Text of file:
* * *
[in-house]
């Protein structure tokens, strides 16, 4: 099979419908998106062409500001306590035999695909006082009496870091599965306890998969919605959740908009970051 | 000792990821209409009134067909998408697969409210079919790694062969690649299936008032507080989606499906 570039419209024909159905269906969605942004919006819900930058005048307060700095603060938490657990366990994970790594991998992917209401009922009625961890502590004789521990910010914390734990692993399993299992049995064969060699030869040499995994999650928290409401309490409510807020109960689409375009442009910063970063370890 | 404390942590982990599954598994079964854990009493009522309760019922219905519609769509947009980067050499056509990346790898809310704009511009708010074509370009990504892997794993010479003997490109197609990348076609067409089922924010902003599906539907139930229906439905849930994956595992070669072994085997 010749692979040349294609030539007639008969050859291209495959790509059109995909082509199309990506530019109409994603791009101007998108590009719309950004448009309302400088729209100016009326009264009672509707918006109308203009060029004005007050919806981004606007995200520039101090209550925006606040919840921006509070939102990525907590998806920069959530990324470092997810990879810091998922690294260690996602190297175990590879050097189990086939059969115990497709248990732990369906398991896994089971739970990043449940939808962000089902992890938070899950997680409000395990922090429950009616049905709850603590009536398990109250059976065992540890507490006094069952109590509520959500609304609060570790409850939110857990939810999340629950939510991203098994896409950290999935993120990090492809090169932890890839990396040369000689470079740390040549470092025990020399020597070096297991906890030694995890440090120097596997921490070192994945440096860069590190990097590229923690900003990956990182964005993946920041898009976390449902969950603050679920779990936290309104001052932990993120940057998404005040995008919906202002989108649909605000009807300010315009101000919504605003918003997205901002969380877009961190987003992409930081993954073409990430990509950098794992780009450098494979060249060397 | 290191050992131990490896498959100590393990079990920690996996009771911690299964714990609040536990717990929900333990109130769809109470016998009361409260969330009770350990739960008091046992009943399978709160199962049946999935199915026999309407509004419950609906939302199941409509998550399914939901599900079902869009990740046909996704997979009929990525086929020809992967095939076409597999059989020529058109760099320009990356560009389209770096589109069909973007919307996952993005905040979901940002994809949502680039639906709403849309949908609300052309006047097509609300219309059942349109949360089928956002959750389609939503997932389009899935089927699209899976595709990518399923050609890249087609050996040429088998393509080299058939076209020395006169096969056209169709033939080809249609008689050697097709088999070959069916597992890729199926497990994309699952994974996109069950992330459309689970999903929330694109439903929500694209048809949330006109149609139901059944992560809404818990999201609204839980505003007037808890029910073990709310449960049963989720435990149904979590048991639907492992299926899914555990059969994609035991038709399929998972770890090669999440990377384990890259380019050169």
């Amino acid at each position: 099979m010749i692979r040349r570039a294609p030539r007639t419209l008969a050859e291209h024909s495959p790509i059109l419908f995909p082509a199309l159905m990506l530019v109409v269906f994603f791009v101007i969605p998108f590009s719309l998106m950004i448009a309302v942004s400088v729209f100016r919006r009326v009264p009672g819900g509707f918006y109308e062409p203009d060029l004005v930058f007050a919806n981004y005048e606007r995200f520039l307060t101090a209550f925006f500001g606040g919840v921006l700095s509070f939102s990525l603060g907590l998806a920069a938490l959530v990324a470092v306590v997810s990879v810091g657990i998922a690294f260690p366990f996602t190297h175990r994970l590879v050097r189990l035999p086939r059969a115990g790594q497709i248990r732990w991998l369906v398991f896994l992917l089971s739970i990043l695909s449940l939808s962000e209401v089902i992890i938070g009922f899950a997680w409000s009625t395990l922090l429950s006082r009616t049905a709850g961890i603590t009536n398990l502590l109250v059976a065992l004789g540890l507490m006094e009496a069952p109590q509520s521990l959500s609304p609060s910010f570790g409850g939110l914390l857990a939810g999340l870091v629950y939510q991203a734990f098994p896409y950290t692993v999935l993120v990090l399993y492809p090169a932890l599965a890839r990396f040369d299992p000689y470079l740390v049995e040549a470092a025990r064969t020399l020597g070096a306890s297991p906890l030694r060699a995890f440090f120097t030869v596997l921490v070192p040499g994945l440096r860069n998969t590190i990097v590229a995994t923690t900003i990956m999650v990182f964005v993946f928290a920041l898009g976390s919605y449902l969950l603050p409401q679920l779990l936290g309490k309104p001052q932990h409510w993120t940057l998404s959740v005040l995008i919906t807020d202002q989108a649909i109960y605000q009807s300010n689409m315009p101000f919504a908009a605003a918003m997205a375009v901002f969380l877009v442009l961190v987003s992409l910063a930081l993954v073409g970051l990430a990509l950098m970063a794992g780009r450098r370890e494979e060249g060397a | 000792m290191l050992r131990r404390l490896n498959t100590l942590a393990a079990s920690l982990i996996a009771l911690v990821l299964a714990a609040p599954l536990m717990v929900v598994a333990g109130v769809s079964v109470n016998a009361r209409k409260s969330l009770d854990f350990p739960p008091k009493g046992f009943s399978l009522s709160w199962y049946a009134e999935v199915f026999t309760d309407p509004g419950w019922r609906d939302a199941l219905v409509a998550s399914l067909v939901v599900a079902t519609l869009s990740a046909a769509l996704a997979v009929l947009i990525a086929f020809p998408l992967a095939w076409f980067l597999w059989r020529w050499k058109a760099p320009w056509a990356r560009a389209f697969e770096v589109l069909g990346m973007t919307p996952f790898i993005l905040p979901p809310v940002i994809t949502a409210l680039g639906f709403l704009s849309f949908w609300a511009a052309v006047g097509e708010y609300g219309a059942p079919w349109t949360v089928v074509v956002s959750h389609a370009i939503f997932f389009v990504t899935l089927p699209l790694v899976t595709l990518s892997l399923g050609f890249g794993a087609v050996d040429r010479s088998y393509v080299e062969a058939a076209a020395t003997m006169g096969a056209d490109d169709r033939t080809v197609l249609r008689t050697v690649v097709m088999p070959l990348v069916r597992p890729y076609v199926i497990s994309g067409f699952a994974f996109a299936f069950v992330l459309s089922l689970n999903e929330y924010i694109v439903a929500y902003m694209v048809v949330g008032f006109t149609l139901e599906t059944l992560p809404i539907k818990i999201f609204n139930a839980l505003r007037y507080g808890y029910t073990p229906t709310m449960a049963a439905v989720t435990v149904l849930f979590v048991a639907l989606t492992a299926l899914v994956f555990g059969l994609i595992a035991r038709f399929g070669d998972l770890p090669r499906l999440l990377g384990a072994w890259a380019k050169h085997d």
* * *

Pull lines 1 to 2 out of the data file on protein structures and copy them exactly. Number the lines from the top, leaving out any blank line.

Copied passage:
[in-house]
């Protein structure tokens, strides 16, 4: 099979419908998106062409500001306590035999695909006082009496870091599965306890998969919605959740908009970051 | 000792990821209409009134067909998408697969409210079919790694062969690649299936008032507080989606499906 570039419209024909159905269906969605942004919006819900930058005048307060700095603060938490657990366990994970790594991998992917209401009922009625961890502590004789521990910010914390734990692993399993299992049995064969060699030869040499995994999650928290409401309490409510807020109960689409375009442009910063970063370890 | 404390942590982990599954598994079964854990009493009522309760019922219905519609769509947009980067050499056509990346790898809310704009511009708010074509370009990504892997794993010479003997490109197609990348076609067409089922924010902003599906539907139930229906439905849930994956595992070669072994085997 010749692979040349294609030539007639008969050859291209495959790509059109995909082509199309990506530019109409994603791009101007998108590009719309950004448009309302400088729209100016009326009264009672509707918006109308203009060029004005007050919806981004606007995200520039101090209550925006606040919840921006509070939102990525907590998806920069959530990324470092997810990879810091998922690294260690996602190297175990590879050097189990086939059969115990497709248990732990369906398991896994089971739970990043449940939808962000089902992890938070899950997680409000395990922090429950009616049905709850603590009536398990109250059976065992540890507490006094069952109590509520959500609304609060570790409850939110857990939810999340629950939510991203098994896409950290999935993120990090492809090169932890890839990396040369000689470079740390040549470092025990020399020597070096297991906890030694995890440090120097596997921490070192994945440096860069590190990097590229923690900003990956990182964005993946920041898009976390449902969950603050679920779990936290309104001052932990993120940057998404005040995008919906202002989108649909605000009807300010315009101000919504605003918003997205901002969380877009961190987003992409930081993954073409990430990509950098794992780009450098494979060249060397 | 290191050992131990490896498959100590393990079990920690996996009771911690299964714990609040536990717990929900333990109130769809109470016998009361409260969330009770350990739960008091046992009943399978709160199962049946999935199915026999309407509004419950609906939302199941409509998550399914939901599900079902869009990740046909996704997979009929990525086929020809992967095939076409597999059989020529058109760099320009990356560009389209770096589109069909973007919307996952993005905040979901940002994809949502680039639906709403849309949908609300052309006047097509609300219309059942349109949360089928956002959750389609939503997932389009899935089927699209899976595709990518399923050609890249087609050996040429088998393509080299058939076209020395006169096969056209169709033939080809249609008689050697097709088999070959069916597992890729199926497990994309699952994974996109069950992330459309689970999903929330694109439903929500694209048809949330006109149609139901059944992560809404818990999201609204839980505003007037808890029910073990709310449960049963989720435990149904979590048991639907492992299926899914555990059969994609035991038709399929998972770890090669999440990377384990890259380019050169």